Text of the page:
that book is expected to be released next week. we are continuing to watch the process here of the very large $3.5 trillion spending bill making its way through congress. a landmark moment yesterday, though plenty more to go before this becomes law. with the sound of one final gavel, they completed the task of translating the vision into a $3.5 trillion tax proposal marking a major milestone. the fruit of their labors being overshadowed by political reality. president biden getting involved in outreach to some democrats,
their concerns about the $3.5 trillion spending bill. in the local news here on capitol hill, the fencing that surrounded the capital in the months after the january 6 attack on the capital going back up last night, at least begin to go back up. here are some photos from the washington, d.c. local media, including nbc for showing trucks -- nbc four showing trucks bringing in barriers and fencing. the construction happened overnight and continuing today. we will show you a couple of those pictures. the first part of that fence going back up. it is expected to be in a closer ring around the capital than it was after the january 6 attacks. it is going up ahead of a rally that is expected to take place on capitol hill on saturday.
some reporting on the rally. that is expected to bring about 600 people to capitol hill. it is being organized as a justice for j6 rally. "our motive is to raise awareness for the civil rights of our fellow americans being treated as political prisoners." so says matt reynard, the organizer behind that rally. the house and senate delegation are not expected to be there, although one candidate is expected to be there. he is expected to speak at that rally. he said he wanted to advocate for people whose rights he feels are being violated. we will hear more from him tomorrow and give him a chance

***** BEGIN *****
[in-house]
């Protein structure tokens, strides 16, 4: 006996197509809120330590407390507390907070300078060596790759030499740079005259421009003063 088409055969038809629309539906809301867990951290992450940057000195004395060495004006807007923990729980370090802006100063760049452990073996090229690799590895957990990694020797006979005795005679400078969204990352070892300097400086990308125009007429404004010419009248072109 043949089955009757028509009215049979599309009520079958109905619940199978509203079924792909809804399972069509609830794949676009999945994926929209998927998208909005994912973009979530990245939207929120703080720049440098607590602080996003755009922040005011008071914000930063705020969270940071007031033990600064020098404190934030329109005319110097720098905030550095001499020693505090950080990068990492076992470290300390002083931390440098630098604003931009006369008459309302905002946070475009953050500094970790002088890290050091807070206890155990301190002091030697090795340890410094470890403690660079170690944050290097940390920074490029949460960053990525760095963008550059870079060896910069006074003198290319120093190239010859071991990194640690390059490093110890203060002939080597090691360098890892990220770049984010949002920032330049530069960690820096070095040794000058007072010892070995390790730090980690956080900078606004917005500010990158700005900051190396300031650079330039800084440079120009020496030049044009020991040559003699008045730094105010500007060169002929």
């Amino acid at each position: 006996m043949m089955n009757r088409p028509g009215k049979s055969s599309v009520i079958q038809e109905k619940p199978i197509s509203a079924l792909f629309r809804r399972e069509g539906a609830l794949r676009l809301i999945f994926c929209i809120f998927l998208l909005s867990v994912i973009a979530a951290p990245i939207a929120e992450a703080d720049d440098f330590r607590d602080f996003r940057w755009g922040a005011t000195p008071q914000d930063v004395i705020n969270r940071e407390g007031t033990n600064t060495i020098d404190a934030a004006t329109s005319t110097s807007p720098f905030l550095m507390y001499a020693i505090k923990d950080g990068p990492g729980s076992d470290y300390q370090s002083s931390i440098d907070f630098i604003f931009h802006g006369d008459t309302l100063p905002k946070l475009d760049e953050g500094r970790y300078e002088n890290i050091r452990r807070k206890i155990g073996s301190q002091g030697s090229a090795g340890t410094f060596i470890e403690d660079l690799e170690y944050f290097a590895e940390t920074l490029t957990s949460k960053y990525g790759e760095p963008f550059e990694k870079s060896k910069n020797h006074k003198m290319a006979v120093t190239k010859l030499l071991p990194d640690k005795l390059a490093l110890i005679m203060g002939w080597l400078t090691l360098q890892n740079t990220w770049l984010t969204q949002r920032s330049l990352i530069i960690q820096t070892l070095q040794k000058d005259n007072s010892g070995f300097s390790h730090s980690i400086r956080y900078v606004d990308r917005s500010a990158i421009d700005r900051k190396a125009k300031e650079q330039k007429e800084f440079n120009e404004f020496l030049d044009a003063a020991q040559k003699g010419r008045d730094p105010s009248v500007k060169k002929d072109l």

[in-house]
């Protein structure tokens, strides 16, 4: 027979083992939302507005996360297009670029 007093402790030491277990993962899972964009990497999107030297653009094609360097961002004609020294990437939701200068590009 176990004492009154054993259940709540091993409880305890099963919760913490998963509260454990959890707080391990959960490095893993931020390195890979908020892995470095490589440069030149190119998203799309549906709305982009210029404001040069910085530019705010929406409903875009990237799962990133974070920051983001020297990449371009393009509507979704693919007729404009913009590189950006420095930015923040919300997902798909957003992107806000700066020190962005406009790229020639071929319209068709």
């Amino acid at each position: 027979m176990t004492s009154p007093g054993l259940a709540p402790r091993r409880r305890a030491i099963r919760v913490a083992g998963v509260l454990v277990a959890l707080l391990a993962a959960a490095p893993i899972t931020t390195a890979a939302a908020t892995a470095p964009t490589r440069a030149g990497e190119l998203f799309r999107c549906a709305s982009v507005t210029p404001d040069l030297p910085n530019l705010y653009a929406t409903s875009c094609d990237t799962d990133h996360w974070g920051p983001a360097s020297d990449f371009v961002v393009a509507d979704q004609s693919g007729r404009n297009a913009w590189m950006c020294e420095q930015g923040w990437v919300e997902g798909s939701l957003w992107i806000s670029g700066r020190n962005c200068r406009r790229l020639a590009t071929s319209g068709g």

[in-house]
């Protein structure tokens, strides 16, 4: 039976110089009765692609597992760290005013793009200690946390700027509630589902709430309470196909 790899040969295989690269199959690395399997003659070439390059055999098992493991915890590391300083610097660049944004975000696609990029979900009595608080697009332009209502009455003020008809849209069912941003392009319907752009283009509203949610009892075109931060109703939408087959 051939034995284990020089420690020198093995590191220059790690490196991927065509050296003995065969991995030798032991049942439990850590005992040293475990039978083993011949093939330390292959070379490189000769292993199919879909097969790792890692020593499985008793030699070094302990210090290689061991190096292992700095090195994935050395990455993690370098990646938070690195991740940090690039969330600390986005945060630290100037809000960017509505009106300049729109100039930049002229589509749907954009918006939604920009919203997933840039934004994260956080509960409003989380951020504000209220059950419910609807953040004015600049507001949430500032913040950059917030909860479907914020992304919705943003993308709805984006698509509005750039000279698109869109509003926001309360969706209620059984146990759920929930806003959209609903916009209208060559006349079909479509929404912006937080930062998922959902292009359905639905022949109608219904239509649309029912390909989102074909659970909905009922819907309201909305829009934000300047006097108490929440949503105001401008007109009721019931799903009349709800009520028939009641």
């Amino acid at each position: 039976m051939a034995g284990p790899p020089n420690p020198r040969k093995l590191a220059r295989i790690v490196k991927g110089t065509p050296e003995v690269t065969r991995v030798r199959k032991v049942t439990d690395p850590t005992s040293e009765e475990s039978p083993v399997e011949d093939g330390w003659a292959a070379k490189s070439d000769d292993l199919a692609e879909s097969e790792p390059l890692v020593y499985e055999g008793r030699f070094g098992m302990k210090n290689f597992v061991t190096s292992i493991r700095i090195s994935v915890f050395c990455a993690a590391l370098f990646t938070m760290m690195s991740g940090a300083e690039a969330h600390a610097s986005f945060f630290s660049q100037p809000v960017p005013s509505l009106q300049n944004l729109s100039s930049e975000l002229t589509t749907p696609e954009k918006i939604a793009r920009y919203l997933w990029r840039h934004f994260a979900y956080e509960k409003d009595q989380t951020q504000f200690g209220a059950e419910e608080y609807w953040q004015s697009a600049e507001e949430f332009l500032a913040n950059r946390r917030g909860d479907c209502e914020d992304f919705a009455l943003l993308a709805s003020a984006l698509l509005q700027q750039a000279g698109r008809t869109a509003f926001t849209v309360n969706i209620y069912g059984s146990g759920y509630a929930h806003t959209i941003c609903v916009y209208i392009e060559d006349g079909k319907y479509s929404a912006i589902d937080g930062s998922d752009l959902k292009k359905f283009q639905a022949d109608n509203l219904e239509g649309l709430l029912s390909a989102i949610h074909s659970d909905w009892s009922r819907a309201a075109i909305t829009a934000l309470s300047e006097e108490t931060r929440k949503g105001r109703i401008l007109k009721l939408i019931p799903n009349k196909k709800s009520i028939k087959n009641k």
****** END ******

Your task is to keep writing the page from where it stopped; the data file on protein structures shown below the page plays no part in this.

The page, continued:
to answer questions from you, our viewers. that is tomorrow morning. that rally is planned for saturday. that fencing going up and expected to be done today or tomorrow. back to your phone calls this morning on the hearing yesterday, u.s. gymnasts slamming the fbi in that hearing for turning a blind eye to the abuse of larry nassar. james is in south dakota. you are next. caller: yes. i would like to say i watched the hearings. the resilience of the one young gal was beyond me. if you cannot figure out that this woman is telling the truth, then you don't know what the truth is. here is someone who is so brave
in stepping up and turning a blind eye to this would be absolutely, stunningly, harmfully terrible, watch these little girls had to go through. trying to keep my composure here. i don't know how else you can expand the truth. host: this is charlie in new york. good morning. caller: good morning. it was very good to see that presentation by those girls to the congress. there are probably a number of people in the nation who don't even know about larry nassar. that was an opening at the very least to what goes down,
possibly across a lot of campuses. one item that has escaped us lately is the wrestling debacle that occurred, i believe it was ohio state university where wrestlers were abused there, hundreds of them. complicit in turning an eye against them was mr. jim jordan. it is strange this has not become before congress. this is the first of many -- of an opening in many cases where one woman comes forward for the abuse that occurred, other women came forward as well. mr. jordan has been a bully in
the congress for years. for whatever reason, the democrats had their tails between their legs. host: members of congress yesterday at the senate judiciary committee hearing promising to not let this happen again, to hold those accountable among those who spoke to the women yesterday, including senator chuck grassley. [video clip] >> my question to director ray -- director christopher wray, the inspector general's report shows that abbott, a senior official in the indianapolis field office at fbi, was allowed to retire in 2018 and evade prosecution even though this report describes significant misconduct by him and an agent under his supervision. i have asked that the attorney